And now, the bad news: Lily King has canceled her Tuesday (Oct. 25) Club Book date at Stillwater Public Library due to illness. A new date has not yet been confirmed, but everyone hopes to reschedule for early 2017.

The picks

Tonight (Friday, Oct. 21) at Landmark Center: Heather Masse. She’s best known as a member of the folk trio The Wailin’ Jennys and a regular on Garrison Keillor’s “A Prairie Home Companion.” She’s also a New England Conservatory-trained jazz singer whose beautiful voice, lilting vibrato, impeccable phrasing and natural swing are a perfect fit with standards like “Mood Indigo,” “Con Alma” and “Love Is Here to Stay,” all songs she recorded with trombonist Roswell Rudd on a recently released Red House album. Rudd won’t be at Landmark Center, but we’re promised a mix of jazz, folk, and whatever else Masse wants to sing with pianist Jed Wilson. In the Weyerhaeuser Auditorium. Cocktail hour (with hors d’oeuvres) at 7 p.m., concert at 8. FMI and tickets ($20 advance, $25 door).

Tonight at Walker West Music Academy: Davu Seru & No Territory Band. The community-centered St. Paul music school founded by Rev. Carl Walker and Grant West (they recently won a Sally Award) starts the second year of its 8 O’Clock Jump jazz series with the restless, inventive drummer Seru and his band: Dean Granros (guitar), Dave Graf (trombone), Noah Ophoven-Baldwin (trumpet), Tyler Cessor and Nathan Hanson (saxophones). 7:30 p.m. doors, 8 p.m. show. FMI and tickets ($10).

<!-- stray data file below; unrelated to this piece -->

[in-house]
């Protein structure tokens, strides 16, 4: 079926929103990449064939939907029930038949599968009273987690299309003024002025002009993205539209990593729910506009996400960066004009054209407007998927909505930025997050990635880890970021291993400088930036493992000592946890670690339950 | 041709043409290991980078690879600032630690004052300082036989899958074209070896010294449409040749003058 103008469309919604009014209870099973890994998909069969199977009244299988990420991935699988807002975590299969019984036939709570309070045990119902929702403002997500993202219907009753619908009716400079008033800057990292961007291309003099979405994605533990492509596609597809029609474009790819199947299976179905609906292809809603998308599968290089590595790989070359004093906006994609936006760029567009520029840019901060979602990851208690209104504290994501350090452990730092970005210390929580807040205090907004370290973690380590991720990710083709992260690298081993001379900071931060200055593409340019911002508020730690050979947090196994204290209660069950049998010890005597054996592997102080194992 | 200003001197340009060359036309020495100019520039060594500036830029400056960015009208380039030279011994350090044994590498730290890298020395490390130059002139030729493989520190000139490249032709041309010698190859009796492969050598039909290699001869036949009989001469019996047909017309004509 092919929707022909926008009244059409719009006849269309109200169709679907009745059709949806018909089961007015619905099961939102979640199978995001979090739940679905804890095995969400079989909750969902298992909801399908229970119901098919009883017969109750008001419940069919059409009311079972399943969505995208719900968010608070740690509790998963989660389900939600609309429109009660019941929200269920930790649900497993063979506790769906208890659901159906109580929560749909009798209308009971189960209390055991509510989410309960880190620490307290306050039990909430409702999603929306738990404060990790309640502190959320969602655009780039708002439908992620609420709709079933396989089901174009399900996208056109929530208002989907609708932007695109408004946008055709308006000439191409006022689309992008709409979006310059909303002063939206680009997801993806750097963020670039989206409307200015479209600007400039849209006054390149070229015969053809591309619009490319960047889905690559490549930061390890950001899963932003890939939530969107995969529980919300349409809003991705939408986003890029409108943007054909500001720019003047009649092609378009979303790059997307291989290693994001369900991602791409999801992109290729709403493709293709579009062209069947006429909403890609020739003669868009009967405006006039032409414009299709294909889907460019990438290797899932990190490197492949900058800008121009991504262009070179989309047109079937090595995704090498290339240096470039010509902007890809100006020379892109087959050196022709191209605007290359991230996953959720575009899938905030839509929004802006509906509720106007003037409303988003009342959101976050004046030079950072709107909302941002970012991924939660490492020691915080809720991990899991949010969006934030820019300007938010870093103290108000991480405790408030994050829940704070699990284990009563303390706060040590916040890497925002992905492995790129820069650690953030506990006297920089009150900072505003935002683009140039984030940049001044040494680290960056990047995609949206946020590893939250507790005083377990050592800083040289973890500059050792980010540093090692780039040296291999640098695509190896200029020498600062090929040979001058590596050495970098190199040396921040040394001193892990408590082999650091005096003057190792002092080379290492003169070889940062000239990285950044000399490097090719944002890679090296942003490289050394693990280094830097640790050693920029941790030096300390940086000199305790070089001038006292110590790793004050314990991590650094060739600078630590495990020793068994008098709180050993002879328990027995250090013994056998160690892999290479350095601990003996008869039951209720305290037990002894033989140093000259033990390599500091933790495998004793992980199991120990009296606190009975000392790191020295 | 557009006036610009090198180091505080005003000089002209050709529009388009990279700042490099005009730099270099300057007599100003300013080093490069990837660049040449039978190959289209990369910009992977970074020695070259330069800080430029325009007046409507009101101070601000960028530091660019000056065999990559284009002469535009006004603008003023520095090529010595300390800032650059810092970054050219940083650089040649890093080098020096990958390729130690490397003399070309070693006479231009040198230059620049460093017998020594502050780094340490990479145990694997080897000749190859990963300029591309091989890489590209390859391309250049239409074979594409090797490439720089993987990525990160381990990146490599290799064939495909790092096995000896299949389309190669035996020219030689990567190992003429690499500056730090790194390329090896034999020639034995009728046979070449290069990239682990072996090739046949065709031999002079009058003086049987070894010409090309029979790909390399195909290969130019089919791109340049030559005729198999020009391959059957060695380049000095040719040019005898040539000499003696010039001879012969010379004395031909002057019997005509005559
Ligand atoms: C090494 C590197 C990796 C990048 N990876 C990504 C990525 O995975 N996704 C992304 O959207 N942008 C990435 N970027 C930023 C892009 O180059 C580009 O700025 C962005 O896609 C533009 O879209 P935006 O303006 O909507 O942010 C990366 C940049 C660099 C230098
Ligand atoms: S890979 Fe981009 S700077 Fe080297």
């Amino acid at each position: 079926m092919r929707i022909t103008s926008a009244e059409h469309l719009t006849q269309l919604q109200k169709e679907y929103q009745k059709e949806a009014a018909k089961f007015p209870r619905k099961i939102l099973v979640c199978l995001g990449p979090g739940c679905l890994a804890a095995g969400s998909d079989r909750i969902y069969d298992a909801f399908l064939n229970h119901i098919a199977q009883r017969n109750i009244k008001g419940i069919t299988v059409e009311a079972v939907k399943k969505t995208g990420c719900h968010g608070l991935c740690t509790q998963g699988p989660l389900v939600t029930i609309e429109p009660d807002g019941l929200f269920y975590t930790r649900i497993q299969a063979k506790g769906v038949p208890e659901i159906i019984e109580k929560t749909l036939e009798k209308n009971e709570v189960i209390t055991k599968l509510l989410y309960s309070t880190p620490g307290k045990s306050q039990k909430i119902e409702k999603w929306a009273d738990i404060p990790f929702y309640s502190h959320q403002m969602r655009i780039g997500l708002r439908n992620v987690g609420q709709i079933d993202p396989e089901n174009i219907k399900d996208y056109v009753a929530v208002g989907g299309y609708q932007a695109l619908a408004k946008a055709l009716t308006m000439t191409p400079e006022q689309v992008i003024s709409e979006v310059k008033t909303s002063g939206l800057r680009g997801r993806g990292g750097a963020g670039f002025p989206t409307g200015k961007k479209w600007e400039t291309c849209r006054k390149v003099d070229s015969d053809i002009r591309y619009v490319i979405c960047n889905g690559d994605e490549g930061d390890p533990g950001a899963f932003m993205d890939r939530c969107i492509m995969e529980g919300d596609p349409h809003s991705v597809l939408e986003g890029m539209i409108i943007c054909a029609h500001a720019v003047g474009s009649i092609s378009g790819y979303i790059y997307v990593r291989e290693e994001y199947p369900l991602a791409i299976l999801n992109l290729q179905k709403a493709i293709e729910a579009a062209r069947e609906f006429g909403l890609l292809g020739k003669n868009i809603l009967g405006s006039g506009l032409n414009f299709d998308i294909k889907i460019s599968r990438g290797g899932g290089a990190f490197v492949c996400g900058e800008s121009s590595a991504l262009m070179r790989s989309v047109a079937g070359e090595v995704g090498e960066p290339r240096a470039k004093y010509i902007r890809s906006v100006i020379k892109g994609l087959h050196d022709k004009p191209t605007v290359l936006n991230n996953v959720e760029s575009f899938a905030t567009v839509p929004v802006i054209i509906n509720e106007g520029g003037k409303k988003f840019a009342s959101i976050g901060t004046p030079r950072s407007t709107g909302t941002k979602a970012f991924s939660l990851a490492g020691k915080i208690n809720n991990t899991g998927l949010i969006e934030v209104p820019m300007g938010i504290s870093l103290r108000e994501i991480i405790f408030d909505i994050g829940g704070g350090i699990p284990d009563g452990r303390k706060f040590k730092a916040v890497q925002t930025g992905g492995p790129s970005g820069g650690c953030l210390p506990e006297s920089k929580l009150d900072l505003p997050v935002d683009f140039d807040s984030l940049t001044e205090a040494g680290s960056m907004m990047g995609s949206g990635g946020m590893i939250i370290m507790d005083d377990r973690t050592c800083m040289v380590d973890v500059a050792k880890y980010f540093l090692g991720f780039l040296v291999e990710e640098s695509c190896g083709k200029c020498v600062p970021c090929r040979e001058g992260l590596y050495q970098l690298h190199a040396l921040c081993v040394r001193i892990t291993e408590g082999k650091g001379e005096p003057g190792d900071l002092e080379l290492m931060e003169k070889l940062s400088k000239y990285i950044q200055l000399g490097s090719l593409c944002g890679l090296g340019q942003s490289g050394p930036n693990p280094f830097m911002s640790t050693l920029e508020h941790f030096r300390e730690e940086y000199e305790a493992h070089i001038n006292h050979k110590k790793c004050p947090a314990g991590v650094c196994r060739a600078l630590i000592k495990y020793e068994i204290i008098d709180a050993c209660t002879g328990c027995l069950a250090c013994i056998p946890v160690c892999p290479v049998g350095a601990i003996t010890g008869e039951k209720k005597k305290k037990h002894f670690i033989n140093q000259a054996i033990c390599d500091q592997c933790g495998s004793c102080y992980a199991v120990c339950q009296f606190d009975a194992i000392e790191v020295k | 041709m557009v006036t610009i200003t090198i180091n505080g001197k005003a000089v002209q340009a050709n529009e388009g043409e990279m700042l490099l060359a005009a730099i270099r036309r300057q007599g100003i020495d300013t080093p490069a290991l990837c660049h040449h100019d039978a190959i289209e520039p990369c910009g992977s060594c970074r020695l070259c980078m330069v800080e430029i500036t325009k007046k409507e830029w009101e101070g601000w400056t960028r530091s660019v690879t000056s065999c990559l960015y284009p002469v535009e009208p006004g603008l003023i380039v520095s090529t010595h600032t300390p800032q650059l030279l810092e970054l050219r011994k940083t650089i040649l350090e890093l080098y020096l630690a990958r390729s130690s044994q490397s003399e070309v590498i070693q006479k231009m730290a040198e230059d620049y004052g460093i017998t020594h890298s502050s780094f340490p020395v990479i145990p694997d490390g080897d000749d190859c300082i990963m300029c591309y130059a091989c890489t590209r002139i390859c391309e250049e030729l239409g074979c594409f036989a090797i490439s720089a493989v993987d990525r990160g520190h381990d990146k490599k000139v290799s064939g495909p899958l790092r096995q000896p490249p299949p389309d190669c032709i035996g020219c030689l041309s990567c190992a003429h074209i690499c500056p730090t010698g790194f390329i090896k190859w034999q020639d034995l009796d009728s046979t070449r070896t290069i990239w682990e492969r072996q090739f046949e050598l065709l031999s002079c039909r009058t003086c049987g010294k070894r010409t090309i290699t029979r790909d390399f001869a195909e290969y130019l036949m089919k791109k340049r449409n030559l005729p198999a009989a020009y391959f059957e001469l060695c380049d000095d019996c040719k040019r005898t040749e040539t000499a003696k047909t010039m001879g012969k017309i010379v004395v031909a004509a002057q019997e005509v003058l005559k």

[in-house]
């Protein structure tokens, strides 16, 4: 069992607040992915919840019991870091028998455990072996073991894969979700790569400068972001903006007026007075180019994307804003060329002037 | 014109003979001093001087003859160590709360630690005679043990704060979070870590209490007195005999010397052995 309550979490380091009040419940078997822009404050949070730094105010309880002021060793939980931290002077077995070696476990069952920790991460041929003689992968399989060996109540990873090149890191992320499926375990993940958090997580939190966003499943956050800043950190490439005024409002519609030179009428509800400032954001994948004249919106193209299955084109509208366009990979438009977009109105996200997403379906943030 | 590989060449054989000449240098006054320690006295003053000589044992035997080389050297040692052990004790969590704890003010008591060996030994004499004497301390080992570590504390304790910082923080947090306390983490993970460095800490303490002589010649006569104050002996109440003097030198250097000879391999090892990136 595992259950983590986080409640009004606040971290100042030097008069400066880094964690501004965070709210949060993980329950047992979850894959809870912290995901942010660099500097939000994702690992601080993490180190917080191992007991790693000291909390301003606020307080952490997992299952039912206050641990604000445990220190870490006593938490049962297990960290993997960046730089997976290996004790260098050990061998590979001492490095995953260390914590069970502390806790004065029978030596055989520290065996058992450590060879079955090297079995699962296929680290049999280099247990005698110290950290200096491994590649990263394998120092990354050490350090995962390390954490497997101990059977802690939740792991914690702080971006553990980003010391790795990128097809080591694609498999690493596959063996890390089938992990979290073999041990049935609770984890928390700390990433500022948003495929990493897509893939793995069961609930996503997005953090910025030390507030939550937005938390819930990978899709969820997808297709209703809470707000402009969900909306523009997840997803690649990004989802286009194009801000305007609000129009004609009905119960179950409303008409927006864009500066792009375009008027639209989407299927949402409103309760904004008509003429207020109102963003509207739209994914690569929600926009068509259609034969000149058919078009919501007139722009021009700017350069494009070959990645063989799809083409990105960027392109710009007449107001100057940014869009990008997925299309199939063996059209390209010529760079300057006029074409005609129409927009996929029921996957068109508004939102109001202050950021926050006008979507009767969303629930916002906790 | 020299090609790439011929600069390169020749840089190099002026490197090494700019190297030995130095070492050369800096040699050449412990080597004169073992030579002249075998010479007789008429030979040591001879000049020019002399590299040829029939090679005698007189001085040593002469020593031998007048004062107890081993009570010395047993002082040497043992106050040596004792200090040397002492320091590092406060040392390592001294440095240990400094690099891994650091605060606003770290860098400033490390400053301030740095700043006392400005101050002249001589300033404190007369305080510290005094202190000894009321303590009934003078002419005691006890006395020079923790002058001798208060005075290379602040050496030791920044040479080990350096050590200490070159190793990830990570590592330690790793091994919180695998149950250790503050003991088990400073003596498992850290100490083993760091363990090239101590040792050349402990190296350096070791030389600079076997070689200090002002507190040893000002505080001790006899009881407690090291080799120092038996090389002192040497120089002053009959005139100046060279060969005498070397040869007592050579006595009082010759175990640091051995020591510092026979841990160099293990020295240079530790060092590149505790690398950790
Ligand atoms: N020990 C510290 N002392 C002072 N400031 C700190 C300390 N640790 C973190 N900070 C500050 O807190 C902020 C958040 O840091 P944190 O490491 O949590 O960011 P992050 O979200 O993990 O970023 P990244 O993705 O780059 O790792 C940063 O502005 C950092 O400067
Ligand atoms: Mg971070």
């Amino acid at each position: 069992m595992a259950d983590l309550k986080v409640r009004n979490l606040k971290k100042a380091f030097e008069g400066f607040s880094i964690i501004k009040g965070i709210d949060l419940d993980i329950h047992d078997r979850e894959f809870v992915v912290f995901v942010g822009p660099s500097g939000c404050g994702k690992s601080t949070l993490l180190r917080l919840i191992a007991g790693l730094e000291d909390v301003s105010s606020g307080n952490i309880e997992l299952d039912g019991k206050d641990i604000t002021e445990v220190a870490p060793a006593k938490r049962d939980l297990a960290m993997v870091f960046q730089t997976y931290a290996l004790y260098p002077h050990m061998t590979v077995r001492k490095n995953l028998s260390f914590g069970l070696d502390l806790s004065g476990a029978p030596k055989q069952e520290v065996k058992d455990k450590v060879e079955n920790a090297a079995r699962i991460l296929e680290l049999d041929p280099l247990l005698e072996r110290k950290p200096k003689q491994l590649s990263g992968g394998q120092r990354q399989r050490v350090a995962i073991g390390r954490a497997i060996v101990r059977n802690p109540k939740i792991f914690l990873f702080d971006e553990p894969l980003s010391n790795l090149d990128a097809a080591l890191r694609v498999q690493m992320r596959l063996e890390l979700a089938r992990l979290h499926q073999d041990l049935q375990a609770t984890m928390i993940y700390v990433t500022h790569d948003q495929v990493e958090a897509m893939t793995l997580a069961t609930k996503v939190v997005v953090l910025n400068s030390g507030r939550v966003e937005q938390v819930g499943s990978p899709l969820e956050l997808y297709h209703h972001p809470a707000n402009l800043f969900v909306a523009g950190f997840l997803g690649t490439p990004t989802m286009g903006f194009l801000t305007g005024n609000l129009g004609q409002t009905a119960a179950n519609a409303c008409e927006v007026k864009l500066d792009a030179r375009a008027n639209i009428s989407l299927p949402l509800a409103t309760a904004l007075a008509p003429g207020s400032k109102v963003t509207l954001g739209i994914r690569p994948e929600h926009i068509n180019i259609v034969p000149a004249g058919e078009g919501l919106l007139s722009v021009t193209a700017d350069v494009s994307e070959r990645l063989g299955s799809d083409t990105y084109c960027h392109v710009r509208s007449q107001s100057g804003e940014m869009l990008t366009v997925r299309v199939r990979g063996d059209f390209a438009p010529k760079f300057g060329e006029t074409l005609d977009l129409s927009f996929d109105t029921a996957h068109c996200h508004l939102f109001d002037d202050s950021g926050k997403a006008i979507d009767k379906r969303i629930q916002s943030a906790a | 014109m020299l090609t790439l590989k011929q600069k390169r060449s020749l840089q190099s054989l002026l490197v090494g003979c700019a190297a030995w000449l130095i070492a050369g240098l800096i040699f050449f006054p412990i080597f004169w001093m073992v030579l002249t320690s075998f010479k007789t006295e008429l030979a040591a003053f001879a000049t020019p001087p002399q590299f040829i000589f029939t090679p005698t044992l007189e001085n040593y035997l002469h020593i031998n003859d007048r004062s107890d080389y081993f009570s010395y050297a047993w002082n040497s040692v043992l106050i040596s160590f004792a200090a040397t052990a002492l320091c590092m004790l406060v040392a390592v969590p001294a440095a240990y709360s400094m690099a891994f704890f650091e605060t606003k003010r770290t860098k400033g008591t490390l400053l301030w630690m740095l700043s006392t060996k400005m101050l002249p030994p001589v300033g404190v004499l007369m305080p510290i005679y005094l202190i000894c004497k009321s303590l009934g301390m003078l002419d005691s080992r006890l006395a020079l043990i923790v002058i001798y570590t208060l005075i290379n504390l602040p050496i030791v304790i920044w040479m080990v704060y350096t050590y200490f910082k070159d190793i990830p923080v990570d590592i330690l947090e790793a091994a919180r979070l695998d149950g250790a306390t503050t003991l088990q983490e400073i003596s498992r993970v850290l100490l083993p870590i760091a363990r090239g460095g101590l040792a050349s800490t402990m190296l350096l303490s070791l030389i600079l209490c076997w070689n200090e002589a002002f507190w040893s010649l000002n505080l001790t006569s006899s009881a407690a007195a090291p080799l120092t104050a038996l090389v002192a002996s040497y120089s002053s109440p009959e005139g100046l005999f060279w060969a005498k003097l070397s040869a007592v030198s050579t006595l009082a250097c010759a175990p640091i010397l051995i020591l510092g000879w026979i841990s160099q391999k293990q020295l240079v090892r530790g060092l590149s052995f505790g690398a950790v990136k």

Tonight on your teevee: “Hamilton’s America.” A behind-the-scenes look at Lin-Manuel Miranda’s smash hit, hip-hop, Tony- and Pulitzer-winning Broadway musical about founding father Alexander Hamilton. 7 p.m. on TPT 2. Also 2 a.m. Saturday, 9 p.m. Monday and 3 a.m. Tuesday. Here’s the trailer.

Photo by Hilary Roberts
Jill Iverson and Bradley Greenwald in “The Baker’s Wife”

Opens Saturday at Artistry: “The Baker’s Wife.” Benjamin McGovern directs, Bradley Greenwald and Jill Iverson star in the much-loved but rarely seen musical by Stephen Schwartz (“Pippin,” “Godspell,” “Wicked”). When the wife of the baker in a small French town runs off with a hunky chauffeur, the baker stops baking and the villagers meddle. Famous songs: “Meadowlark,” “Gifts of Love.” 7:30 p.m. FMI and tickets ($41/$36 seniors/$29 under 18). Ends Nov. 12.

Saturday at the O’Shaughnessy: “Test Pilot: A Dance Opera.” Telling the tale of the birth of flight as seen by the Wright Brothers’ sister, Katharine, choreographer Penelope Freeh and composer Jocelyn Hagen weave in their own family stories. This dance/music hybrid premiered at the O’Shaughnessy in 2014 and won a Sage Award. With six singers, a string quartet, four dancers and video artistry by Justin Schell. 7:30 p.m. FMI and tickets ($19-27).

Courtesy of the O’Shaughnessy
The ‘Test Pilot’ dancers

Saturday and Sunday at MacPhail: Minnesota Bach Ensemble: “Storms, Comfort, and Light.” The excellent ensemble led by Andrew Altenbach opens its 5th season with music by Haydn (Symphony No. 8, “Le soir”), Telemann (Suite in E minor) and, but of course, Bach. Two sunny cantatas are on the program: “Siehe, ich will viel Fischer aussenden” (Behold, I will send out many fishers) and “Ich bin vergnügt mit meinem Glücke” (I am content in my good fortune). With Linh Kauffman, soprano; Tascha Anderson, mezzo-soprano; David Walton, tenor; and Thom Dreeze, baritone. In MacPhail’s light, bright and airy Antonello Hall. Saturday at 7:30 p.m., Sunday at 3 p.m. Tickets ($25; $10 students with ID).